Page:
Now, let’s break down the 35 yard pass, with video from The Athletic’s Ted Nguyen:

Based on the cornerback technique at the top and bottom of the screen, I’m guessing Cleveland is in man coverage here. The Jaguars run Jamal Agnew (slot next to James O’Shaugnessy) on a deep dig and Marvin Jones (top of the screen) looks like he’s running across the middle of the field, deeper than Agnew.

Lawrence is given enough time to process(we’ll get to this later) the field, sees that nobody is open, and then, as The Athletic’s Nate Tice puts it, he goes and gets the Jaguars a bucket. An off schedule throw that not many QBs(certainly not a QB on this roster outside of him) make, and Marvin Jones makes a heck of a grab to move the chains. What I love about this play is he keeps his eyes downfield, and makes a throw to where either his guy catches it or it’s an incompletion. It shows the trust he has in Jones, who was targeted the most during the first team offense’s two drives.

THE BAD

Now, it wasn’t all positive for Lawrence during his debut. A lot of credit goes to the Browns defense, who has a deep and talented secondary. They played a lot of man coverage and didn’t let the Jaguars receivers get much separation. That being said, I think there were some times where Lawrence got himself into a bit of trouble, mainly on this third down incompletion to LaViska Shenault.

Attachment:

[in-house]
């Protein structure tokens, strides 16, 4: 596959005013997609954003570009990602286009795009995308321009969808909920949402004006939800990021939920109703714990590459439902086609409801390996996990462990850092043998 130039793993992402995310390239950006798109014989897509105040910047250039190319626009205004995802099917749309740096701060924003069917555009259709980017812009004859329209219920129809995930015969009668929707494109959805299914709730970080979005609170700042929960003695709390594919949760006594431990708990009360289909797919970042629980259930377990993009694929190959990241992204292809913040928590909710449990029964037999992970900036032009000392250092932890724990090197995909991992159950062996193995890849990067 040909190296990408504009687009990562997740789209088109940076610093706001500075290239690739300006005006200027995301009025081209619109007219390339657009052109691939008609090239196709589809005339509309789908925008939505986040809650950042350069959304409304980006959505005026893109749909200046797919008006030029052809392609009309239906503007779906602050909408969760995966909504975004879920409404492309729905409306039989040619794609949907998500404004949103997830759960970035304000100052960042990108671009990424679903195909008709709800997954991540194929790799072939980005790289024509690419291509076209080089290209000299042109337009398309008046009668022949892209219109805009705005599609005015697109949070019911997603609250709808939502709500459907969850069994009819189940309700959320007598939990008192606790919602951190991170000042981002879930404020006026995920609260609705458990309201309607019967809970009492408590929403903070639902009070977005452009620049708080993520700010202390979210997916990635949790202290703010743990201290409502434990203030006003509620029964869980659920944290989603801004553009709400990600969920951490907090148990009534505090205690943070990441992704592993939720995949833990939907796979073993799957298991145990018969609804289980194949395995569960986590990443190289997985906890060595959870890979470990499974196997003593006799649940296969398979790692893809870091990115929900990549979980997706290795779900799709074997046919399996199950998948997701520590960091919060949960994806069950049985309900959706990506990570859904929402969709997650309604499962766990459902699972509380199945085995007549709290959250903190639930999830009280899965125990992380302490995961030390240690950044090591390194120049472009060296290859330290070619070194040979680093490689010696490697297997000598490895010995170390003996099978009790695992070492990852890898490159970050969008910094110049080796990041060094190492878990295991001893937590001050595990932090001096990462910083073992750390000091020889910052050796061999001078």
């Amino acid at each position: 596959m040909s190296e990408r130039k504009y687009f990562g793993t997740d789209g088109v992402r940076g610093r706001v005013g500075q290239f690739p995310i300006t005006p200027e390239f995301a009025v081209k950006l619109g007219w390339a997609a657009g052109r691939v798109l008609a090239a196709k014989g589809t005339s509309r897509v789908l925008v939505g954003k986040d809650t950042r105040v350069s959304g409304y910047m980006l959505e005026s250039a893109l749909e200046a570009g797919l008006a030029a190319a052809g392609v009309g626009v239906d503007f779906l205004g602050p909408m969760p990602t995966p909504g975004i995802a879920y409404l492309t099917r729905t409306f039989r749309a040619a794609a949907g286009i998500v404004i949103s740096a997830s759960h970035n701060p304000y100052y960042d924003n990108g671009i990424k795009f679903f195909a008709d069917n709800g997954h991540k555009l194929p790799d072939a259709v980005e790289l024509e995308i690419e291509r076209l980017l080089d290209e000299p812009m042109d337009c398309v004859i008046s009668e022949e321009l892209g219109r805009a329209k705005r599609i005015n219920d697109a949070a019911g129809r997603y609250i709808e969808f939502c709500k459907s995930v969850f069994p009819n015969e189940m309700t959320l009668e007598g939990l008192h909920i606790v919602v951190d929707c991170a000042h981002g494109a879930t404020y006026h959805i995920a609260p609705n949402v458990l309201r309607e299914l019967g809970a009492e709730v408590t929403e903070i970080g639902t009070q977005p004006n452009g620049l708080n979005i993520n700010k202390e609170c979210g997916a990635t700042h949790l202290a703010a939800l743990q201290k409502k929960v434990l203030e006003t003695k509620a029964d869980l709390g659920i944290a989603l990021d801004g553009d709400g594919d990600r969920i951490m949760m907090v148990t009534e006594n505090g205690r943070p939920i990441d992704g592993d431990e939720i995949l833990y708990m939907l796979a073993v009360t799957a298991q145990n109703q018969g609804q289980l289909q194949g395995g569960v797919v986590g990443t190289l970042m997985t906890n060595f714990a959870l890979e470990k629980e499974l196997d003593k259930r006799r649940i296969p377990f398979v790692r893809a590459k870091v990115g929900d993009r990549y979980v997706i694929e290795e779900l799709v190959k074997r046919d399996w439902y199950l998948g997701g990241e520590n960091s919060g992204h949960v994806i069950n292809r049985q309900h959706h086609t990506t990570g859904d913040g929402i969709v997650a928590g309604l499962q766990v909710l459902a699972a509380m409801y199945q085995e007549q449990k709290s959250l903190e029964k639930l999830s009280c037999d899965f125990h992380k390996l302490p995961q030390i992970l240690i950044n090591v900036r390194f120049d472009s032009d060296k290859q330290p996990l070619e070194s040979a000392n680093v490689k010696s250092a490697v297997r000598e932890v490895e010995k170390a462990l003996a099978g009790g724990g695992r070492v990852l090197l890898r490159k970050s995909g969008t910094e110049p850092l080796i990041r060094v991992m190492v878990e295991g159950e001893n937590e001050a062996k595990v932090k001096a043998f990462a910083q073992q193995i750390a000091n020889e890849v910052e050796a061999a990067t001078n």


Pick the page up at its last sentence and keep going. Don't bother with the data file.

It’s man coverage across the board, and Shenault runs an out route at about eight to nine yards. Lawrence drops back, and it looks like he drifts into the pressure coming from the edge. I’m not sure if he drifted because he felt pressure from the other side, or to make the throw easier on himself, but he took himself into pressure and made the throw a lot more difficult to make, now that the end could get a hand into the vision area.

A lot of young QBs struggle with this, and ultimately, I think it’s something that both Lawrence and the Jaguars offensive braintrust(Meyer, OC Darrell Bevell and Passing Game Coordinator Brian Schottenheimer) recognized rewatching the game.

THE OFFENSIVE LINE

Alright, now to talk about what everyone is concerned about coming off of Week One of the preseason. The offensive line was not good on Saturday, guys. There was rarely a clean pocket for any of the QBs, and the starters were overwhelmed in the pass protection department. So, I decided to go back and watch the two sacks to decide where blame should be put. Mind you, Meyer has said that Lawrence did hold on to the ball too long.

SACK ONE

First play of the Trevor Lawrence Era, crowd going wild, and it ends in a sack. Not exactly a good omen. However, I think there is something the entire team can learn, as well as giving credit where it’s due.